On the radio it said this is the last Leonid meter shower. I saw it last year and hope to see it again this year. Why are they not coming back?
The good news is that the Leonids won't go away entirely, but the bad news is that they will not be nearly as exciting as they have been the last few years.
Meteor showers happen when the Earth passes through the path of a comet. The comet responsible for the Leonids, Comet Temple-Tuttle, passed by in 1998. As comets approach the Sun, they heat up, spewing ice and dust. When the dust from the comet hits the Earth's atmosphere, it heats up, creating a glowing path--a meteor! Since 1998, the Leonids have been very nice, with many meteors. However, you can imagine that as time goes by, the dust spreads out, so the meteor storms become less intense. Next year, the meteor shower will be weaker than this year, and it will be weaker still with each passing year. However, local knots with higher concentrations of particles are still possible.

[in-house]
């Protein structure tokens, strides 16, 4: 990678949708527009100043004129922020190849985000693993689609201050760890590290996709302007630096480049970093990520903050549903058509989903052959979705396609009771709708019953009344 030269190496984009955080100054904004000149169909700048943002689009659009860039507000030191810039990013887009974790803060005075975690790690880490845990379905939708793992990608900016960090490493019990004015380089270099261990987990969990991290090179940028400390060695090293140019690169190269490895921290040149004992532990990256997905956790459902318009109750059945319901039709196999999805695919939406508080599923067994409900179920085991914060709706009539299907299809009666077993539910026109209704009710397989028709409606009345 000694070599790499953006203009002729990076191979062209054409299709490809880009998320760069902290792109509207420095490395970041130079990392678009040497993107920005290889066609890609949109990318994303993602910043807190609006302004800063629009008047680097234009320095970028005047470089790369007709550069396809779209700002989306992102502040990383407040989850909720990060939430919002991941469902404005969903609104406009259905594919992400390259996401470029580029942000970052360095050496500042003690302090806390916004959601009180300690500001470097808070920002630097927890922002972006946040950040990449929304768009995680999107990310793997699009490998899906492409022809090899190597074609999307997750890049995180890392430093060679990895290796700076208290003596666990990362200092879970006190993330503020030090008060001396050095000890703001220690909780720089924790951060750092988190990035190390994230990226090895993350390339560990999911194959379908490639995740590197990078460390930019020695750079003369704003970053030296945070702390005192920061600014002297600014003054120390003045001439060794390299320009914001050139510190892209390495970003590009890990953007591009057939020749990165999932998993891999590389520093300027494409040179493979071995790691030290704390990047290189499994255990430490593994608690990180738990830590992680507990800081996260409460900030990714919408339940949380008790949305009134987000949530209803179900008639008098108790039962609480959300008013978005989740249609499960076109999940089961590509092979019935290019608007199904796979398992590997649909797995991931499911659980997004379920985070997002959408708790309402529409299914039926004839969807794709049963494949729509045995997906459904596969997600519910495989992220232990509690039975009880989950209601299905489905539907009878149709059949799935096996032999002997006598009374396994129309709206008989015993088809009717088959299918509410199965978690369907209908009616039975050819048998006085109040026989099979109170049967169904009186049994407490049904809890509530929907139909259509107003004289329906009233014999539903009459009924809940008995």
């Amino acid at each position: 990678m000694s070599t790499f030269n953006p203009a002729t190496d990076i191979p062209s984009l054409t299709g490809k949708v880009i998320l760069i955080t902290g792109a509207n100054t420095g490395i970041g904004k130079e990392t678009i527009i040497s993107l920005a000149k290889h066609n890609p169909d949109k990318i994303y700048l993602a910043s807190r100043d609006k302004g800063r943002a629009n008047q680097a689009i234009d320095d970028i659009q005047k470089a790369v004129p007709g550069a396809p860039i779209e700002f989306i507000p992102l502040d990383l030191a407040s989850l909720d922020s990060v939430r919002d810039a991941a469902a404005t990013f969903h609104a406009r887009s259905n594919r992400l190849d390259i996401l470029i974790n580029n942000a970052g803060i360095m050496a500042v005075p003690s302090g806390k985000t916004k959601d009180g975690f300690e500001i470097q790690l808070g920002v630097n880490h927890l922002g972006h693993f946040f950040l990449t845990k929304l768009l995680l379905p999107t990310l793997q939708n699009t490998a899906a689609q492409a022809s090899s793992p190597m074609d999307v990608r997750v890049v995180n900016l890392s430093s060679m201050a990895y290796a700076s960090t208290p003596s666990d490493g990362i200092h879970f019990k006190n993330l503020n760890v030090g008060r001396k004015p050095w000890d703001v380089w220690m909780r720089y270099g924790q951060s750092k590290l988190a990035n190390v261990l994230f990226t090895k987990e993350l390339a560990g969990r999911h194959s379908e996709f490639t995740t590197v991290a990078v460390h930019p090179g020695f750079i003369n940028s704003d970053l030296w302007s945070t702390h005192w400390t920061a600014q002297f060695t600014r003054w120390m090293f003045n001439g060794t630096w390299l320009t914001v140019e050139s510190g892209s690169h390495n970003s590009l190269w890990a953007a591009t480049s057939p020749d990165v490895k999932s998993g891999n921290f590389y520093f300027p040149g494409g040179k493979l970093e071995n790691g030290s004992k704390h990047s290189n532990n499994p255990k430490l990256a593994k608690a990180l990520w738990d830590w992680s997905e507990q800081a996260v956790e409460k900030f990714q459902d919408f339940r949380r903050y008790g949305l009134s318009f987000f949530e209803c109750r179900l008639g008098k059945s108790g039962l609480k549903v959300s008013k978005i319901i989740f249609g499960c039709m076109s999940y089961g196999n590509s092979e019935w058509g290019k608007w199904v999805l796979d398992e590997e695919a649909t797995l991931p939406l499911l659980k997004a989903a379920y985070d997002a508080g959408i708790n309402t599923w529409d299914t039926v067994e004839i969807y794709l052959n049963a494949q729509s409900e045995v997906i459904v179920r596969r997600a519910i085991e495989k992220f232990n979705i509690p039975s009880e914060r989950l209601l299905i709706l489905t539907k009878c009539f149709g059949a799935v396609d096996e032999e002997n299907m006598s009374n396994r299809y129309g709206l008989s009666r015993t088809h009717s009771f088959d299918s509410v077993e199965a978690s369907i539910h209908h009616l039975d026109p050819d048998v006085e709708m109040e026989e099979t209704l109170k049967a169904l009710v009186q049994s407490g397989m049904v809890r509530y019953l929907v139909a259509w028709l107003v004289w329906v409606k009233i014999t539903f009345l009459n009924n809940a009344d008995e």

We'll have to wait until 2031 for Temple-Tuttle to return, and renew the Leonids, to see showers as intense as those of 2002, but in the meantime, other comets will produce other meteor showers.
Last checked on July 18, 2015.